Interestingly, as Cavanaugh points out, the play was designed to clear out space for the team’s top tight end, Jordan Reed. Instead, the Panthers safety rolled towards Reed, who is generally seen as the more likely receiving threat. You can see in the video of the play that Smith does look towards Reed first, and then noticed the rolling safety leaving Davis wide open down the seam.

Cavanaugh also emphasizes how vital it is for the offense to be ready to go at a moment’s notice.

“When we’re not on the field and the defense creates a turnover and all of a sudden we’re back out there, we gotta be ready to score, particularly when we get the ball in that great field position. It’s huge, it obviously set the tone for the rest of the game for us.”

A one play, 22-yard drive certainly does show off an offensive unit ready to score quickly and without the benefit of a long possession to get into rhythm.

Hopefully Cavanaugh doesn’t give away too many of his X’s and O’s secrets, but it’s always fascinating to experience a behind-the-scenes look at important plays. It’s even more fun when those plays are of Redskins touchdowns, and it’s the most fun when those plays are of Redskins touchdowns that come in Redskins victories.

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'It's a house divided': The Redskins-Cowboys rivalry is affecting these 'Skins' families

'It's a house divided': The Redskins-Cowboys rivalry is affecting these 'Skins' families

Zach Brown is a fearless player. Turns out, Zach Brown's dad is pretty fearless, too.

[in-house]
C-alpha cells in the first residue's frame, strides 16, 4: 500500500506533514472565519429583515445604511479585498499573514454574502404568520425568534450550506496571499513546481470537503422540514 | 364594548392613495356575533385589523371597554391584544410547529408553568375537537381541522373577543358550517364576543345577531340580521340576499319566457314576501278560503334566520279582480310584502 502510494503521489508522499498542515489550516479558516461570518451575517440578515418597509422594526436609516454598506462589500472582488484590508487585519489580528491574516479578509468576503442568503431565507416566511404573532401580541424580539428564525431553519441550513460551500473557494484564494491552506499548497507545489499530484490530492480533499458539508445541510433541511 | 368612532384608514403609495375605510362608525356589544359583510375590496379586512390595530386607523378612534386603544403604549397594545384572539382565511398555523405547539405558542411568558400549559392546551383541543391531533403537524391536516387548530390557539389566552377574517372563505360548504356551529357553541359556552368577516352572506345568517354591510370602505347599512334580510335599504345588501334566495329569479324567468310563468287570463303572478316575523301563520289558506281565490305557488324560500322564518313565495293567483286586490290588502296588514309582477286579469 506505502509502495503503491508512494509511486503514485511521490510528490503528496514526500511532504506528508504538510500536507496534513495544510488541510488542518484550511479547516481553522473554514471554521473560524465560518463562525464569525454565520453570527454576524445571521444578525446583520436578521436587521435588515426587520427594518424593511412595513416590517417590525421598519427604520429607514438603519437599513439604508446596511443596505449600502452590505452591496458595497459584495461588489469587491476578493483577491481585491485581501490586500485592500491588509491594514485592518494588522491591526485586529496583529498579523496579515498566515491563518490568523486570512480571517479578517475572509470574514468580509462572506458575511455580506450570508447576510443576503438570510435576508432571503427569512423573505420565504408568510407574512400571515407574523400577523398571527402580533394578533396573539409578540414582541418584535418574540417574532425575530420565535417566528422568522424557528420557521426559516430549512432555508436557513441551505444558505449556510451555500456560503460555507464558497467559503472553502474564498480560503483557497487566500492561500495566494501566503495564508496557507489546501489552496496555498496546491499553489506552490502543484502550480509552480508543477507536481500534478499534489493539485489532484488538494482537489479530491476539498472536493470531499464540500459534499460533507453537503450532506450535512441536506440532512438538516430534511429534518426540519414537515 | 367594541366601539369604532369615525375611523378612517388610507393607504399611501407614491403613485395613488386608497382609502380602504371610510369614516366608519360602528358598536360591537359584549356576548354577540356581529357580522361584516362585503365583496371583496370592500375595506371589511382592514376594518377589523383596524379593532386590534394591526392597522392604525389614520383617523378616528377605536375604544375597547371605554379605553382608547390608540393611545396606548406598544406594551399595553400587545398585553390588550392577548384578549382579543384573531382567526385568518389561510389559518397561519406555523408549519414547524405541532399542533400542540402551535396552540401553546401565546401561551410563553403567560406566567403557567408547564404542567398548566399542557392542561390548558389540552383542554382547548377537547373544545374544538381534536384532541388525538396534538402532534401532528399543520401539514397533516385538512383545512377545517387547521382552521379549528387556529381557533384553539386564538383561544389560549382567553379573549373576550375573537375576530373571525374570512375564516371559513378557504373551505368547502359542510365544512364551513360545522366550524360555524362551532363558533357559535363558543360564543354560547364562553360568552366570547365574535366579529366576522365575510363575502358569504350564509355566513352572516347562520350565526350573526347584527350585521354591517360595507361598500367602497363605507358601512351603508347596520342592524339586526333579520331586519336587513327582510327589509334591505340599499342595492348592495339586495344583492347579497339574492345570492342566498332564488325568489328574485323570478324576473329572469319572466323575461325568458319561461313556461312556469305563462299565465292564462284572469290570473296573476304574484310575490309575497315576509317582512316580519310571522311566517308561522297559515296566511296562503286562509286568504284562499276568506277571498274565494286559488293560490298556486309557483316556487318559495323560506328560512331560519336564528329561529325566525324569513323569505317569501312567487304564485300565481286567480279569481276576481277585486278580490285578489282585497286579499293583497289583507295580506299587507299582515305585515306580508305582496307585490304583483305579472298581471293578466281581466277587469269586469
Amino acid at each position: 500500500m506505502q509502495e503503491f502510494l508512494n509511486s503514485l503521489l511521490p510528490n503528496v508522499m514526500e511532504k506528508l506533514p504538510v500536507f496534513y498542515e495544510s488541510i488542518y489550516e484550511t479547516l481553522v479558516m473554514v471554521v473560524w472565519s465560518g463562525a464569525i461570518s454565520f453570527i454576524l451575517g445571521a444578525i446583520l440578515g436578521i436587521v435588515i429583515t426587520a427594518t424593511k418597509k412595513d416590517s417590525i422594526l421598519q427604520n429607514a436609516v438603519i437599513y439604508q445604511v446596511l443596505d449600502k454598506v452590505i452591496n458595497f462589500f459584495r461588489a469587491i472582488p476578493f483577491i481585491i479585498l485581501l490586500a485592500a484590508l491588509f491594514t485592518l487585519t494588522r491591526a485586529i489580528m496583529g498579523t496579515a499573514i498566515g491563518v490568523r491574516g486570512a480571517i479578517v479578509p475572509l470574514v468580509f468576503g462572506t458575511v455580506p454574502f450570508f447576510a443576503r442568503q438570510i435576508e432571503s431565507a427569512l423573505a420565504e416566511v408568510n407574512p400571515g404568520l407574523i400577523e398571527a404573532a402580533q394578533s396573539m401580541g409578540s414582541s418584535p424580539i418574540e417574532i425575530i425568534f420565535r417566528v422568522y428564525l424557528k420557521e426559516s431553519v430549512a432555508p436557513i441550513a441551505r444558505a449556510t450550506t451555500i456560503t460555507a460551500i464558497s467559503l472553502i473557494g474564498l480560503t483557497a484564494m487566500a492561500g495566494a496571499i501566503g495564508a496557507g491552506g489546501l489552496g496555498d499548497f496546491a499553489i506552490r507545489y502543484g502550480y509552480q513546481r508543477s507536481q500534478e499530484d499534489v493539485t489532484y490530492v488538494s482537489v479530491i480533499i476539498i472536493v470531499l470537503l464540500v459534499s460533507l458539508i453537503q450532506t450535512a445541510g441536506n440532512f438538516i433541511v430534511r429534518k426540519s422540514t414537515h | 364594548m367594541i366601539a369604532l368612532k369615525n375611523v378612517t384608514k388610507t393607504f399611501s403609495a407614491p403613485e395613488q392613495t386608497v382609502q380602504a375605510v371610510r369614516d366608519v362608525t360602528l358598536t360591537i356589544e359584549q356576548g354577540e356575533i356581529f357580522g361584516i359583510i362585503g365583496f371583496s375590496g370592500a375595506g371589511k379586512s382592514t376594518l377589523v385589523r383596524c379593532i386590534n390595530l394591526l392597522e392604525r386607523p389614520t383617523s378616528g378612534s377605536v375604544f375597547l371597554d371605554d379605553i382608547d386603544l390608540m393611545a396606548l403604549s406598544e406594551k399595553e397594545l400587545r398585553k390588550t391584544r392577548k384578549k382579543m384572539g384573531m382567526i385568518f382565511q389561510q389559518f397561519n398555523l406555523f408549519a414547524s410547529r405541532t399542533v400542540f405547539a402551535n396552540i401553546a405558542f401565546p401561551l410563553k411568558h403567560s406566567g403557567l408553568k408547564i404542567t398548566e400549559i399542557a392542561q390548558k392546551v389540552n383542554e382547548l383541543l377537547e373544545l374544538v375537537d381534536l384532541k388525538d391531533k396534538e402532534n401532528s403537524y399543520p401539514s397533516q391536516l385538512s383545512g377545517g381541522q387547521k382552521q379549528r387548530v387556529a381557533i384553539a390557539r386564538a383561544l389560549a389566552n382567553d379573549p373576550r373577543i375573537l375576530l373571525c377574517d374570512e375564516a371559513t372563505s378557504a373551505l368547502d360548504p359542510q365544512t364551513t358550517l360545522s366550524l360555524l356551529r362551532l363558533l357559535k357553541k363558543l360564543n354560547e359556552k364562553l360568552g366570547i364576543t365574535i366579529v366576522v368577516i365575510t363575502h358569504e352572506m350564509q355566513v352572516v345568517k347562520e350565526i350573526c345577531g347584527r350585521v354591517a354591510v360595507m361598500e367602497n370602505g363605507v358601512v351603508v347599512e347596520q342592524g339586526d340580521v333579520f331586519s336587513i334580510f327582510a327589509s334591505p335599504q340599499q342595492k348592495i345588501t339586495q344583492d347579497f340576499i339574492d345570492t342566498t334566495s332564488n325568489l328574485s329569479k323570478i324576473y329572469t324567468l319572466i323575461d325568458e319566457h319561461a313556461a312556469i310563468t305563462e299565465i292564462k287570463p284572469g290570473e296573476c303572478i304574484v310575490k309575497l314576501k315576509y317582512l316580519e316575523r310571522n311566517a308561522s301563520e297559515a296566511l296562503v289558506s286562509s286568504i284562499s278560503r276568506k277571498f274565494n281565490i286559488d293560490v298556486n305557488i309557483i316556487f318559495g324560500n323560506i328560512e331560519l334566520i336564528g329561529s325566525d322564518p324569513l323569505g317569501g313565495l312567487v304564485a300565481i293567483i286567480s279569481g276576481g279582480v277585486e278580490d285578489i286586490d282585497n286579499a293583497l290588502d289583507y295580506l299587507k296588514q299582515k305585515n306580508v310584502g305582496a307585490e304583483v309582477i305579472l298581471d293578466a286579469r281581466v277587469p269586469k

That first statement is one you can confirm by watching the Redskins linebacker play each time he takes the field, often times hurt.

The second statement, on the other hand, was confirmed earlier this week in an interview between Brown and JP Finlay about the Washington-Dallas rivalry.

"It got under our skin, knowing we got swept by them [last year]," the defender told Finlay after a weekday practice. "You just hate to go back home and hear them talk so much trash."

The leader of the brave "them" who actually taunt a 250-pound LB following a loss? Oh, just Brown's father, who's a diehard Cowboys supporter.

"My dad was giving it to me," he said while looking back on the 2017 season. "I said, 'Don't worry about it. Next year's gonna be a different movement.'"

"I'm gonna talk trash at the end of this season," Brown added. "It's a house divided."

Adrian Peterson knows what Brown's talking about. The Texas native even went as far as to break down exactly how his own house is divided.

According to him, 75-percent of his family are all about the Cowboys, 10-percent are looking for him to put up good numbers in a 'Boys victory and the final 15-percent have converted to the burgundy and gold.

Rookie corner Greg Stroman can relate as well. The Virginia kid who'll be making his debut in the series he's very familiar with said his grandma and her relatives fall on both sides of the matchup.

Stroman does have one advantage over Brown and Peterson, though. Unlike the two veterans, he was able to get his entire family's rooting interests in order for Sunday, at least.

"They all bought in now," he said.